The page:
Currently set to Index
Currently set to Follow

With so many spooky and sweet treats on shelves this month, it can be tempting to ditch your healthy eating plan and indulge in some Halloween goodies. And while dark chocolate can actually be good for you, many of the other packaged snacks lining the aisles are made with artificial ingredients that may even be harmful. Read on for the top food additives to avoid. 

Partially Hydrogenated Oil

While many forms of fat are no longer being villainized as unhealthy, one that is still considered detrimental to health is trans fat—and most of the trans fats in the standard American diet come from partially hydrogenated oil. Because it increases shelf life and maintains flavor, manufacturers add partially hydrogenated oils to everything from margarine to baked goods to salad dressing. And yet, they have been shown to increase bad LDL cholesterol and reduce good HDL cholesterol, which can contribute to an increased risk of heart disease. The key word to look for when scanning ingredients lists is partially; fully hydrogenated oil does not contain any harmful trans fats.  

High Fructose Corn Syrup

Once the darling of food manufacturing because of its low price compared to sugar, high fructose corn syrup has been found to inhibit leptin, the hormone that tells the brain that you’re full. And while regular sugar is made up mostly of glucose, which can be utilized by every cell in the body, high fructose corn syrup is (unsurprisingly) made of fructose, a type of sugar that must be transformed into glucose by the liver before it can be utilized. If too much HFCS is consumed, the liver can get backed up and begin to store the fructose as fat. Be on the lookout for high fructose corn syrup in sodas, candy, juices and baked goods.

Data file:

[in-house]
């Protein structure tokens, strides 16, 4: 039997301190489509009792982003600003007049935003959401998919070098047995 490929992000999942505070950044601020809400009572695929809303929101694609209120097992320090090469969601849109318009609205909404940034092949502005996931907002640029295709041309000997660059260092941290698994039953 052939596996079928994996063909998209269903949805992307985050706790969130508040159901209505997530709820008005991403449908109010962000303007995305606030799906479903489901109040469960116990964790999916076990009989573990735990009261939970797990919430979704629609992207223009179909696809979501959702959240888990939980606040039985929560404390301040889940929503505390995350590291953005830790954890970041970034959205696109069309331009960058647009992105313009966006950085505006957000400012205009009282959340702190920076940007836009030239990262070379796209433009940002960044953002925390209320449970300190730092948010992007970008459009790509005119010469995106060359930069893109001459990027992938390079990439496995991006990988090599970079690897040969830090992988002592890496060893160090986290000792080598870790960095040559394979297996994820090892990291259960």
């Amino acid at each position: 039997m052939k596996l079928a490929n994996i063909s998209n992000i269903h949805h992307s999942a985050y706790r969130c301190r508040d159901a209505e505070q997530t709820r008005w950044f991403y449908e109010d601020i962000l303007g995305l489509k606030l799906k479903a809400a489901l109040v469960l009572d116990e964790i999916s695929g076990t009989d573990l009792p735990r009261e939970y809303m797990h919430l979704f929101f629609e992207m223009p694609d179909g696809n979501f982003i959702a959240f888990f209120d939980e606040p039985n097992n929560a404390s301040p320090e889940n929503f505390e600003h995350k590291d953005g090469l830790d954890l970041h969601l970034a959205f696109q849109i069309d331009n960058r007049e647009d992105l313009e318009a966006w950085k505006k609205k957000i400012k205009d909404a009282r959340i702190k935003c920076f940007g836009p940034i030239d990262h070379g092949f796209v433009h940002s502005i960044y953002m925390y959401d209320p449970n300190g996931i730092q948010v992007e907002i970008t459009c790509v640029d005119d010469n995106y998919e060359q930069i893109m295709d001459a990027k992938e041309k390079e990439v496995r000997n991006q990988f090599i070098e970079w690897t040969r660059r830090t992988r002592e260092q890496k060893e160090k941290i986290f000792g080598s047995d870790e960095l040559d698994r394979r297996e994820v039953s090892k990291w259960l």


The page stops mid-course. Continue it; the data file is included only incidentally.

These two additives (butylated hydroxyanisole and butylated hydroxytoluene) are typically used together to prevent rancidity in foods like cereal, chewing gum, potato chips and vegetable oil. They are allowed by the FDA, yet the Department of Health and Human Services has labeled them as possible human carcinogens because they have been found to cause cancer in animals. While these effects have not been proven conclusive, avoiding foods that contain BHA and BHT will lead you to fresh, less processed foods, which will always be a healthier choice. 

Potassium Bromate

Banned in every industrialized country except for Japan and the United States, potassium bromate is used in breads and crackers to strengthen the dough, help it rise and produce a better crumb. Baking does convert most of it to harmless potassium bromide, but if any of it is not converted it has been shown to cause cancer in animals. And tests conducted in the United Kingdom have detected enough bromate remaining in products after baking to be potentially harmful, so it’s best to avoid crackers and breads made with this additive. 

Are there any food additives you’re concerned about? Let us know on Instagram @powerforlifefitness.